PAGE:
What goes through your mind when you die?

I was amazed to find this account online of what it feels like to be nearly fatally shot with a bullet. George Orwell, the famous writer, was a soldier during World War II, and recounts what it was like to be hit with a bullet. It’s amazingly vivid, interesting, and thought provoking.

Here are a couple quotes from the essay:

Roughly speaking it was the sensation of being at the center of an explosion. There seemed to be a loud bang and a blinding flash of light all around me, and I felt a tremendous shock – no pain, only a violent shock, such as you get from an electric terminal; with it a sense of utter weakness, a feeling of being stricken and shriveled up to nothing… The next moment my knees crumpled up and I was falling, my head hitting the ground with a violent bang which, to my relief, did not hurt. I had a numb, dazed feeling, a consciousness of being very badly hurt, but no pain in the ordinary sense.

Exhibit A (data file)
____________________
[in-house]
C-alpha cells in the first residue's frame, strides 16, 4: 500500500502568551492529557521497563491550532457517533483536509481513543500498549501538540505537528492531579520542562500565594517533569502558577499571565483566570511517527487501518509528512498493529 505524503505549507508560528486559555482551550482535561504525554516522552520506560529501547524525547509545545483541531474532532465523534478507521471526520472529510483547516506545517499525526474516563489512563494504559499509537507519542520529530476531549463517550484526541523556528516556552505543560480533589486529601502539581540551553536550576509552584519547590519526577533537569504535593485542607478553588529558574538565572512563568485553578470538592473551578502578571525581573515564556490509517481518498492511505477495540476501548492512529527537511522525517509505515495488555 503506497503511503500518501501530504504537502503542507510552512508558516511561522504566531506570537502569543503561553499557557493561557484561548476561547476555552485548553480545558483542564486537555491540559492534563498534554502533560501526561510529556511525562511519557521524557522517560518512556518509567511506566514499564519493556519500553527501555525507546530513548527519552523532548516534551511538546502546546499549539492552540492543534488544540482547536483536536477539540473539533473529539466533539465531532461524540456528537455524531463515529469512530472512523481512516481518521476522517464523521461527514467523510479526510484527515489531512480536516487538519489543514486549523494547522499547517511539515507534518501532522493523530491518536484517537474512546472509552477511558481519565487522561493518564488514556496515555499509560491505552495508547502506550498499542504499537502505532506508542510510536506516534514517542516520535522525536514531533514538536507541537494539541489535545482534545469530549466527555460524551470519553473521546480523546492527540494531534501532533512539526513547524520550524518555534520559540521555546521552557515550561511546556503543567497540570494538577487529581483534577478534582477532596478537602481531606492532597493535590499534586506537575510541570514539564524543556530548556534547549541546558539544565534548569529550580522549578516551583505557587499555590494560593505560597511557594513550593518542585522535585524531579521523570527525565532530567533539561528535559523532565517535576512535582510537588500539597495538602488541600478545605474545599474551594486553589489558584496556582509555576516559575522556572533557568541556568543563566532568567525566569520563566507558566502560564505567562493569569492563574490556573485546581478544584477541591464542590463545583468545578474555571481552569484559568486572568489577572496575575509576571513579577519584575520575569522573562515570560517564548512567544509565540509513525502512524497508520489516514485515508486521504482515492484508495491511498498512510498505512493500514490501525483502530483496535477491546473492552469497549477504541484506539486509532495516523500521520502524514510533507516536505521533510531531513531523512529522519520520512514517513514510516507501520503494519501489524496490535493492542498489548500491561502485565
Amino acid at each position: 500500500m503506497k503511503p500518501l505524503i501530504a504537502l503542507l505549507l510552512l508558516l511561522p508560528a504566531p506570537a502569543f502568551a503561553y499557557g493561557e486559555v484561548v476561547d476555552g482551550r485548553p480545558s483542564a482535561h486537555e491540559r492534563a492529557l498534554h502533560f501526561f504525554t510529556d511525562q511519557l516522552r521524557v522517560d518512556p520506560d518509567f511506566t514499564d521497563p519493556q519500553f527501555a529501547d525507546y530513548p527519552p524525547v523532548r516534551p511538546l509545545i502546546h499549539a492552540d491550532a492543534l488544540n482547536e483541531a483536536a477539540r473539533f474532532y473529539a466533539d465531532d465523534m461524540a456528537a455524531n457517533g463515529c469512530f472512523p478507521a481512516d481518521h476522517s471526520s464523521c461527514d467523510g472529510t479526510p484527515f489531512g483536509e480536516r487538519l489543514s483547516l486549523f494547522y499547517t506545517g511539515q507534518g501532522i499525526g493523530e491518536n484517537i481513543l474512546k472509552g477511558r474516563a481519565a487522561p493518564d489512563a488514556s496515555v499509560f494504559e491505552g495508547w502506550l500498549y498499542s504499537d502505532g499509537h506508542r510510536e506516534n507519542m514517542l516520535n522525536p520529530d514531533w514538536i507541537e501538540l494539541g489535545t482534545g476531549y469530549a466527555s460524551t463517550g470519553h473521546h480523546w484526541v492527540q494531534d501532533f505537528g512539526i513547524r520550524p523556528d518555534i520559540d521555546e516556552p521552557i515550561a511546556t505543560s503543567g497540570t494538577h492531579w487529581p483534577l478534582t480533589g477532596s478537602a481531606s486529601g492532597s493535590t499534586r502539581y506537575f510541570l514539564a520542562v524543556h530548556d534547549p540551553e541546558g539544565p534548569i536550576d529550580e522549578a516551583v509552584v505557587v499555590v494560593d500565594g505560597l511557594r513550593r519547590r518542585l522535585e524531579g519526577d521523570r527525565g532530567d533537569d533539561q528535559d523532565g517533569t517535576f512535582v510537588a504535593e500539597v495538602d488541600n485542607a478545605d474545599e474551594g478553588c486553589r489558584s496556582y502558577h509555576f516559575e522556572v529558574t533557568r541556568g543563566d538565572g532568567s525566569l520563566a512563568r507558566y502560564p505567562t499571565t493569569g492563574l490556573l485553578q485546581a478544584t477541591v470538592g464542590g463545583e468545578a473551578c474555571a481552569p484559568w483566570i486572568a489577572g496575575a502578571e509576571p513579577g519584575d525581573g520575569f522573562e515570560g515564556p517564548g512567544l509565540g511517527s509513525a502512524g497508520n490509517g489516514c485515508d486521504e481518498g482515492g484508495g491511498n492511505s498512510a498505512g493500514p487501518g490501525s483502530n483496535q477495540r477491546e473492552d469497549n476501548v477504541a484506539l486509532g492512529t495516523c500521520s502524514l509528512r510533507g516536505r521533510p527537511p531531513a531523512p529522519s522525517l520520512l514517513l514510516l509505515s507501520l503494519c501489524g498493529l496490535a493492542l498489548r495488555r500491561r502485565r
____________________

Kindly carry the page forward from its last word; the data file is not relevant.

. . .

There must have been about two minutes during which I assumed I was killed. And that too was interesting — I mean it is interesting to know what your thoughts would be at such a time. My first thought, conventionally enough, was for my wife. My second was violent resentment at having to leave this world which, when all is said and done, s me so well.

It’s a great question. What will go through my mind when I face death? Will I think about my family, my God, my work? Will I feel resentment, regret, anger?

Here’s the link to the full article.